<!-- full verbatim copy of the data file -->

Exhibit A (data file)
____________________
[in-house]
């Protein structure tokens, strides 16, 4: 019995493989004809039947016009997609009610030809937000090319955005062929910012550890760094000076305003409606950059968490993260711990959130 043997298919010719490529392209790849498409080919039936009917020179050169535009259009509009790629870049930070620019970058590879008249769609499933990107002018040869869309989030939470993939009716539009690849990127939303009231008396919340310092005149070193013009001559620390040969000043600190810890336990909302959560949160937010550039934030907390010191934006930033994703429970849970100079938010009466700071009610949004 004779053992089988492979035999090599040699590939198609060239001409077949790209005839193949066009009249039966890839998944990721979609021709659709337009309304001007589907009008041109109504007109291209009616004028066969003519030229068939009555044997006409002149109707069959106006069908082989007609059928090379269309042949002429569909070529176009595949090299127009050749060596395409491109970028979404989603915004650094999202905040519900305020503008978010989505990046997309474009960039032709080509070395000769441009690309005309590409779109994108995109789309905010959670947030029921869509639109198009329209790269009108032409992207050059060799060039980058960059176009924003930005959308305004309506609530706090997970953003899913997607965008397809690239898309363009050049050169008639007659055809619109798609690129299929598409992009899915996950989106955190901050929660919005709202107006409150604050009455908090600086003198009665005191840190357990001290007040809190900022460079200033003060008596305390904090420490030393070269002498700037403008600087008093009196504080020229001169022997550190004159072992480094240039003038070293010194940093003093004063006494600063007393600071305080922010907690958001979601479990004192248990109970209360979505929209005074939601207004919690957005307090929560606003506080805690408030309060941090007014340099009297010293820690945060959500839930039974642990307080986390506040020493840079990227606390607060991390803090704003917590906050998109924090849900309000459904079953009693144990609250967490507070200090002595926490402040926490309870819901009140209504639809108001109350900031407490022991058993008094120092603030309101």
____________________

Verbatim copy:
[in-house]
């Protein structure tokens, strides 16, 4: 019995493989004809039947016009997609009610030809937000090319955005062929910012550890760094000076305003409606950059968490993260711990959130 043997298919010719490529392209790849498409080919039936009917020179050169535009259009509009790629870049930070620019970058590879008249769609499933990107002018040869869309989030939470993939009716539009690849990127939303009231008396919340310092005149070193013009001559620390040969000043600190810890336990909302959560949160937010550039934030907390010191934006930033994703429970849970100079938010009466700071009610949004 004779053992089988492979035999090599040699590939198609060239001409077949790209005839193949066009009249039966890839998944990721979609021709659709337009309304001007589907009008041109109504007109291209009616004028066969003519030229068939009555044997006409002149109707069959106006069908082989007609059928090379269309042949002429569909070529176009595949090299127009050749060596395409491109970028979404989603915004650094999202905040519900305020503008978010989505990046997309474009960039032709080509070395000769441009690309005309590409779109994108995109789309905010959670947030029921869509639109198009329209790269009108032409992207050059060799060039980058960059176009924003930005959308305004309506609530706090997970953003899913997607965008397809690239898309363009050049050169008639007659055809619109798609690129299929598409992009899915996950989106955190901050929660919005709202107006409150604050009455908090600086003198009665005191840190357990001290007040809190900022460079200033003060008596305390904090420490030393070269002498700037403008600087008093009196504080020229001169022997550190004159072992480094240039003038070293010194940093003093004063006494600063007393600071305080922010907690958001979601479990004192248990109970209360979505929209005074939601207004919690957005307090929560606003506080805690408030309060941090007014340099009297010293820690945060959500839930039974642990307080986390506040020493840079990227606390607060991390803090704003917590906050998109924090849900309000459904079953009693144990609250967490507070200090002595926490402040926490309870819901009140209504639809108001109350900031407490022991058993008094120092603030309101």